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Wednesday, 21 April 1999
Page: 4007

Senator O'BRIEN (1:36 PM) —This is a government that prides itself on its free trade credentials. The Deputy Prime Minister, in his folksy style, has spent a lot of time travelling from China to Chile, from Gambia to Guinea, from Monaco to Mozambique and from Portugal to Paraguay pushing the interests of Australian industries. Mr Fischer has managed to quite effectively implement a lot of initiatives developed by the previous Labor government and for those efforts he deserves some recognition. But Mr Fischer and his government have absolutely focused on the big end of town. This is the modern National Party of Australia. They have been drawn to the Liberal focus, a focus that is now almost exclusively on meeting the demands of corporate Australia. The latest examples are the recommendations contained in the Ralph report on corporate tax reform.

Senators may have seen an article in Monday's Australian Financial Review written by its rural writer, Kathy Bolt. Kathy Bolt reported that the National Farmers Federation, an organisation that also has a reputation for focusing on the big end of the town at the expense of farm families, has formed the view that the Ralph corporate tax package does not look good for Australia's 115,000 farmers. The NFF tax expert Bob Douglas is quoted as saying:

We are finding more bad news every day as we talk to officials.

So the NFF conclusion is that the tax package takes away from small business and gives to big business. The article also quotes NFF Executive Director, Wendy Craik, as saying:

Many of the options included in the [Ralph] discussion paper would make agriculture less internationally competitive, would discriminate against farmers and significantly increase the complexity of the tax system.

So Australia's farmers will be the losers out of the government's corporate tax reforms, just as the whole of regional Australia will be big losers from the GST—if it ever gets through the Senate. The only issue is: how big will their losses be?

The Deputy Leader of the National Party, Mr Anderson, did in fact put his hand up in opposition to the government's plans to remove accelerated depreciation. But he only put it up once and only when no-one was watching. The National Party will again wait for crumbs from the cabinet table on corporate tax reform, just as it has on every key issue since the 1996 federal election. The hierarchy of the National Party has abandoned the interests of regional and rural Australia. The party has lost one constituency but it has not been able to replace it with another. The Nationals no longer effectively represent the bush, nor do they effectively represent corporate Australia. This is becoming increasingly obvious at the ballot box. One only has to look at the rise of One Nation, and one only has to look back as far as the recent New South Wales state election and the success of the Country Summit Alliance.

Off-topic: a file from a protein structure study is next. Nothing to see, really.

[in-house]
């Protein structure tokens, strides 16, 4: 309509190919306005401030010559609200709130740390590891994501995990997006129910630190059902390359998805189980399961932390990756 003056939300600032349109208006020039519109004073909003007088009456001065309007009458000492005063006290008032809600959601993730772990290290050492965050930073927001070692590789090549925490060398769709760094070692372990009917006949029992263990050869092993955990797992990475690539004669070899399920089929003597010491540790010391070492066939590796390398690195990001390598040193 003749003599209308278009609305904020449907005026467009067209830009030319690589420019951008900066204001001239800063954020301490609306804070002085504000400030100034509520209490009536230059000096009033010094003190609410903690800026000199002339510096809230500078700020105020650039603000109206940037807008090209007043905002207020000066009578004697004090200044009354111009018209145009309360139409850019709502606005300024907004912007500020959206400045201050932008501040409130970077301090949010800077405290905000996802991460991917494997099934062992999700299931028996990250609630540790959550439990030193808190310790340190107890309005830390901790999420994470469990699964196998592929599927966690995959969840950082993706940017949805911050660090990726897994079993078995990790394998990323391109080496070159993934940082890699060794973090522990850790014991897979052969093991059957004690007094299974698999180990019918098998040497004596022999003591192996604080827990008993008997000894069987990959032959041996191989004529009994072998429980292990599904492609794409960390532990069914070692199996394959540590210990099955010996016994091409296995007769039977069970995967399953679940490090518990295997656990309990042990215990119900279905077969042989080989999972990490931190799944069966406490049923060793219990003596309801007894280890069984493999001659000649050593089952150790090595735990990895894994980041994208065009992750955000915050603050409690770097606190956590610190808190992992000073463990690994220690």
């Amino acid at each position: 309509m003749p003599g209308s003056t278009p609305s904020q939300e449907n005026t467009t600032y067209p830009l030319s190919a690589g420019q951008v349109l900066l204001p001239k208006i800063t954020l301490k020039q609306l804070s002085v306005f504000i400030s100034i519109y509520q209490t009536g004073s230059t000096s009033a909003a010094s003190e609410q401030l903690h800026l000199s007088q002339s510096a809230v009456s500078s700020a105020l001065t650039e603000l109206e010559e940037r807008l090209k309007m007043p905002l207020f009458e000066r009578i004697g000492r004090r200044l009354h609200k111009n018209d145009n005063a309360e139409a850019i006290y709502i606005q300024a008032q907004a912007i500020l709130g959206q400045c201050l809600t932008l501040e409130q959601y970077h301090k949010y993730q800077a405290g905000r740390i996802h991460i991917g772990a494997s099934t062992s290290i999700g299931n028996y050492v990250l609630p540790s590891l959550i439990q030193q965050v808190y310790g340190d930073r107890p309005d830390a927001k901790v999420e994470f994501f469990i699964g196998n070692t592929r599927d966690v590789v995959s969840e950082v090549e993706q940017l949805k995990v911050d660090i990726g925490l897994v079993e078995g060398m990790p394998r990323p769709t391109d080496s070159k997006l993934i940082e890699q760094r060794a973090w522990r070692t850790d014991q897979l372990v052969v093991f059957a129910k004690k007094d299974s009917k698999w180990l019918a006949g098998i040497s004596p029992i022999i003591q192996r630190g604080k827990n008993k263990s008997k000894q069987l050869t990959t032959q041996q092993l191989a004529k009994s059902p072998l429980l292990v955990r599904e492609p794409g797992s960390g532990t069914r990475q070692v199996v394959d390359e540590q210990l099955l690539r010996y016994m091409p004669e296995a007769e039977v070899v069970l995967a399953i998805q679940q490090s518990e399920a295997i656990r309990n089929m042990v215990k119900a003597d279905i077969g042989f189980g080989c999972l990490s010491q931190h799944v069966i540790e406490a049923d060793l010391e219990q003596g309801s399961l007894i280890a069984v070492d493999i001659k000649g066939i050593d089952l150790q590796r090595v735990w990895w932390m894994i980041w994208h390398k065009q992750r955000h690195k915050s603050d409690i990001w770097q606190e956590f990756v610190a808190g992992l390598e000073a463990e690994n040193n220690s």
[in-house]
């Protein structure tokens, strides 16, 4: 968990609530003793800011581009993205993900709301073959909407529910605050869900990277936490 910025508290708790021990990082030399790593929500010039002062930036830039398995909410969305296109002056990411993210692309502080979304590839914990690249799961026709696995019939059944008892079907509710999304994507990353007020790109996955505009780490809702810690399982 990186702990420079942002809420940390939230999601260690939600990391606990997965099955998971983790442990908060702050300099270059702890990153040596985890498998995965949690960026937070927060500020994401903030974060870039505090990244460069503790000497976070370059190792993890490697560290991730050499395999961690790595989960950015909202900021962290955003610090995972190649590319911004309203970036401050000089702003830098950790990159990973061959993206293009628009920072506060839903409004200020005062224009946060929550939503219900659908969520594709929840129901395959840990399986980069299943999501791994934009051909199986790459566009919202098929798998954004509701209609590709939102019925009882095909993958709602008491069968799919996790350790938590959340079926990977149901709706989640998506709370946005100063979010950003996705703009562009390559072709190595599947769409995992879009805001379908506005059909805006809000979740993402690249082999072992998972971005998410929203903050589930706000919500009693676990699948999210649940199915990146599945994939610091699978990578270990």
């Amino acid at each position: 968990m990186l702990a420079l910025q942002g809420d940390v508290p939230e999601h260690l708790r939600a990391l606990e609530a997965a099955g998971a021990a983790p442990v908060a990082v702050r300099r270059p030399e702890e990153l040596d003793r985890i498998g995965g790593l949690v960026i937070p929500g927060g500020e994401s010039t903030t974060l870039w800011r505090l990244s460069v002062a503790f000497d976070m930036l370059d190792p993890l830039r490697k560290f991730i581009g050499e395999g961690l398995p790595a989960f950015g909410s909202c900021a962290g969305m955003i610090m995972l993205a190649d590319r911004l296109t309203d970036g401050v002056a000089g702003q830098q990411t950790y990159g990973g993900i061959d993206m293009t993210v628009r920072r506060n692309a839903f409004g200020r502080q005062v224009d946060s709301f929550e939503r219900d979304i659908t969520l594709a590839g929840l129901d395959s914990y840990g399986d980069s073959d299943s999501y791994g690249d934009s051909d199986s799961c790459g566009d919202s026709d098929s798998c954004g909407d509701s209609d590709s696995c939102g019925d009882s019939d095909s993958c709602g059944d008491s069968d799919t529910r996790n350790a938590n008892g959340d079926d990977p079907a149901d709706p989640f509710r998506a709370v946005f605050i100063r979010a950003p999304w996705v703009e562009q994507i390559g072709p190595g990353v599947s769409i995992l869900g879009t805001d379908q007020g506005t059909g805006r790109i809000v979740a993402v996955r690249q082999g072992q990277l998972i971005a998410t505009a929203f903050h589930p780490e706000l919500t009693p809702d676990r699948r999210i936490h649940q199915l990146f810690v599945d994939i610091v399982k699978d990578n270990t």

I note that, following the thrashing handed out to the Nationals in New South Wales, the Deputy Leader of the National Party, Mr Anderson, was reported as attacking his own candidates. In a report in the Sydney Morning Herald on 3 April, Mr Anderson was quoted as saying:

There were some very effective campaigns by individuals, coinciding with some not so good campaigning by us.

A very frank concession that the Nationals were badly beaten on what was once their very own home turf. So the shift of the National Party's focus to the interests of big business has also been highlighted by a lack of interest in smaller intensive rural industries. In fact, on occasions this lack of interest has developed into outright antagonism towards key regional employers such as pork and chicken producers. The government now ignores the pork industry peak body, the Pork Council of Australia, because it dared to stand up for its members. It was not prepared to accept a third-rate policy response to a first-rate problem that was sending people to the wall—and nor should it.

On one occasion, the former Minister for Primary Industries and Energy, Mr Anderson, showed representatives of the Australian Chicken Growers Association the door be cause he did not like what they had to say about the failure of his government to properly and effectively advance their interests. He threw them out of his office. The government was, however, forced to take a closer look at that industry, and the combined resources of the Senate—government senators included—and the industry finally forced a proper policy response. The government was also forced to help pork producers, albeit reluctantly.